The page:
A guide to Italian working permit

If you are planning to move to Italy and to find employment there, you might need to get a work visa in the first place; but, before that, you have to make sure if you need any permit at all. In fact, depending on your nationality, a visa might not be necessary.


To understand the present visa system, an analysis of its basic framework is needed.
EU citizens from countries of the Schengen Area do not require visas for visits to Italy shorter than 90 days, but they require a permit to stay (permesso di soggiorno) for visits longer than 90 days.        
Non-EU citizens will need to apply for an entry visa at the local Italian Consulate with jurisdiction over their place of residence, regardless of the duration; for visits more than 90 days, you will need also a permit to stay.

Types of visas

When applying for the entry visa, you need to specify the purpose of your visit in Italy; in fact, there are a wide variety of visas, each one with their own specific requirements and provisions. Since they entail a great deal of paperwork and they must be translated into Italian, it is always recommended to be advised from professionals specialized in immigration matters.                                
 Generally, Italian law and European law include two main categories of visas:

  1. Short-stay visas: they are applicable for visits of up to 90 days:
    1. Uniform Schengen Visas (USV): the most common visa valid to enter and move freely inside all the Schengen Area;
    2. Limited Territorial Validity (LTV): a visa valid only to enter the territory of the issuing Schengen State or, exceptionally, of several member States. 
    3. Airport Transit Visa (ATV): a visa valid only to transit through the State’s airport area.
  2. Long-stay visas: they are applicable for visits of more than 90 days:
    1. National Visa (NV): a visa valid to stay for long periods of time in the issuing Member State. It also allows travelling within the Schengen Area for up to 90 days.

Border checks

Once obtained, the possession of the visa does not guarantee certain entry in Italy. In fact, the Border Authority can reject it for specific reasons if the foreigner: 

  1. Lacks the necessary means of livelihood;
  2. Lacks an exhaustive explanation on the reasons to stay;
  3. Represents a danger to national security or public order;
  4. Was previously expelled.

Once on the territory, within 8 days from entry into Italy you must submit:

  1. If you applied for more than 90 days, a request for a Residence Permit relevant to the purpose of the visa to the Immigration Desk (Sportello Unico Immigrazione) at the local Prefecture;
  2. If you applied for less than 90 days, a declaration of presence. 

Working permits

In Italy, the number of foreign nationals to be admitted for employment is defined by a quota system, through the use of the so-called Decreto Flussi: a decree that determines the relevant criteria and the maximum number of foreigners who can enter Italy for specific works every year. This means that you will be offered a working permit only if you fulfil the criteria and if the quota has not still been hit. These decrees are adopted by the Presidency of the Council of Ministers, usually, on a yearly basis, but it sometimes happens that no decree is issued.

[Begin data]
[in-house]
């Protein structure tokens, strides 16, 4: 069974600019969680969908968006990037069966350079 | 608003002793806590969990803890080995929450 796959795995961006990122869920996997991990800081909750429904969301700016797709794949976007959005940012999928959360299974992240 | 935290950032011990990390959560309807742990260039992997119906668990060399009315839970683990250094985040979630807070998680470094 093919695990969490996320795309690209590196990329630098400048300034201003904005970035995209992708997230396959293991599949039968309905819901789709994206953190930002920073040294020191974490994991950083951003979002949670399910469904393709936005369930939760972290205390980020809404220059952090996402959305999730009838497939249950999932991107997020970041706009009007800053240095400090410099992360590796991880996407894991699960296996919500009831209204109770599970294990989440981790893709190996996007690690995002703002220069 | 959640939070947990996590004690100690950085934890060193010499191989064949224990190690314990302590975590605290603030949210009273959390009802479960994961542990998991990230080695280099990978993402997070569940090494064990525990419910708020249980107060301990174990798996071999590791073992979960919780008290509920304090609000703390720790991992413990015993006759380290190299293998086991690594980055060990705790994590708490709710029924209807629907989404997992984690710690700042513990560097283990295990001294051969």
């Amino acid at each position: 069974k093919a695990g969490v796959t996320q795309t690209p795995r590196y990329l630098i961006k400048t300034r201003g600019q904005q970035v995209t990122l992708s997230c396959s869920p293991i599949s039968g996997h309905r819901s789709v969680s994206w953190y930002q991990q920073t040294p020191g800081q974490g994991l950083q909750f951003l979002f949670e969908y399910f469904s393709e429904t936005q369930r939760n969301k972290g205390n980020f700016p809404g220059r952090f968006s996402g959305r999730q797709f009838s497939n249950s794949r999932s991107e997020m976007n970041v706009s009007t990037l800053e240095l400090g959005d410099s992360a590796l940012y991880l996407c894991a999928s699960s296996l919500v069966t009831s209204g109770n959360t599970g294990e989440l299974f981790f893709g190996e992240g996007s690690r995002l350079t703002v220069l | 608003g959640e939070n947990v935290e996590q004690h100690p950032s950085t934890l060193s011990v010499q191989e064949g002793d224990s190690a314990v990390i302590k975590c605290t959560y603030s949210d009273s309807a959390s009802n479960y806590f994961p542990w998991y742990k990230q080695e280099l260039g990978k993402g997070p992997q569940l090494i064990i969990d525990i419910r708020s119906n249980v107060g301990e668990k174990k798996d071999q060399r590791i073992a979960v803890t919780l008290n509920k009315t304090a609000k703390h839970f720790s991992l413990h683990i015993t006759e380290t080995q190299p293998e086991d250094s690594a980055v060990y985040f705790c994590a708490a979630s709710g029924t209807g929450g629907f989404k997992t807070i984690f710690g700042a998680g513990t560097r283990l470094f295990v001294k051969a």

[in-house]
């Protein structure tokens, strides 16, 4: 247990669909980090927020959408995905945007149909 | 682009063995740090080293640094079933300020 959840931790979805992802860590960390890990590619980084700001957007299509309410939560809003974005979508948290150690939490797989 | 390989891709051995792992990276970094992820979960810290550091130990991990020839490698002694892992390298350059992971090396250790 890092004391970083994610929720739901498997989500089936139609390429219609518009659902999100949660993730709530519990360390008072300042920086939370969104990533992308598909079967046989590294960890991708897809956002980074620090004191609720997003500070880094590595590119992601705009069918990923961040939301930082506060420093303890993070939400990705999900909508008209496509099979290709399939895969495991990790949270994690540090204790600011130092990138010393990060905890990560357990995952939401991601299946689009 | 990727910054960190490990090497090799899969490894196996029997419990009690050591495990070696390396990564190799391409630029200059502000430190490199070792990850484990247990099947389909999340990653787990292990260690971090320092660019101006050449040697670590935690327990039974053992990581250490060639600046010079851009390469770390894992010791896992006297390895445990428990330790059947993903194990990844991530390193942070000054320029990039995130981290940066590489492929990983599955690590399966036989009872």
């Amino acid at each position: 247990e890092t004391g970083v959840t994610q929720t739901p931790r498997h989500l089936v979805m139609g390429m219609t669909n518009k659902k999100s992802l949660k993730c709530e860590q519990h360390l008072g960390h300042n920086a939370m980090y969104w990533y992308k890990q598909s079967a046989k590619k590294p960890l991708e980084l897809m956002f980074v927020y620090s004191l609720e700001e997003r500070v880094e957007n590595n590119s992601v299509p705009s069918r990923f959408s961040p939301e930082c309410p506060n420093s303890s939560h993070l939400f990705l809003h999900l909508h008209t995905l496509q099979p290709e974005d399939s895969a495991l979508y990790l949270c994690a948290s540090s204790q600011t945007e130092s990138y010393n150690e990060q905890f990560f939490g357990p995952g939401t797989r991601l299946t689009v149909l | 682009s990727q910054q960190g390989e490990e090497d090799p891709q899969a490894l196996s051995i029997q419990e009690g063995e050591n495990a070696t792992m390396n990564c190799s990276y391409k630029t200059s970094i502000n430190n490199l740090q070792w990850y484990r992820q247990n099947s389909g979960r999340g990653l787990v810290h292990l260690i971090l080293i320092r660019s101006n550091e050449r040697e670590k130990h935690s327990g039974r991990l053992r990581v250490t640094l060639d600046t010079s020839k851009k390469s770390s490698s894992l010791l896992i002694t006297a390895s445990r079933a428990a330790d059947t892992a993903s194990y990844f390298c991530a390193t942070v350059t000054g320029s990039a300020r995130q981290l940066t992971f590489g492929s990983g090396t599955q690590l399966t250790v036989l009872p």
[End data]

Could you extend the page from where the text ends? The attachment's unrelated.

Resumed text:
If there is no Decreto Flussi or the work you want to apply for is not included, then there are no in-quota visas available (the last decree issued is the Decreto Flussi 2018, authorizing a 30.850 workers quota for that year).  
In the cases established by law, you can enter for work even outside the quotas (fuori-quota): a simplified procedure is usually provided and it operates only towards specific and highly specialized works (an example is the Blue Card, although it is currently under review). 

The proceedings to obtain a work visa differ whether you are asking for a wage labour visa or a self-employment visa.

Wage labour visa (USV or NV): 

The visa for subordinate employment allows the entry to Italy, for the purpose of a short or long term stay, for a fixed or an indefinite period, to the foreigner who is called in Italy to provide a subordinate work activity. 

  1. The Italian (or regularly staying foreign) employer must apply for the nulla osta, an authorization to work (literally “nothing hinders”), at the Desk for Immigration of the Prefettura with territorial jurisdiction in the district where the foreigner intends to be employed; the application form will be needed to send to an accredited Postal Office, that will issue a specific account to let the applicant check his application status online.
  2. The Desk for Immigration will check the regularity, completeness and suitability of the application. If quotas have not been hit and the requirements are satisfied, within 40 days it will electronically inform the consulate or the embassy that the nulla osta has been granted.
  3. Within the 6 months-validity of the nulla osta, the foreign employee must collect and use the entry visa to enter Italy.
  4. Within 8 days of arrival in Italy, the foreigner must sign the residence contract (contratto di soggiorno), in which the employer guarantees the housing availability for the worker and the payment of his travel expenses in case of expulsion. A new residence contract must be signed for the establishment of a new employment relationship.

At the same time, the foreigner must apply for the relevant residence permit. 

Decisions related to visas and residence permit can be challenged before the Regional Administrative Tribunal within 60 days of notification.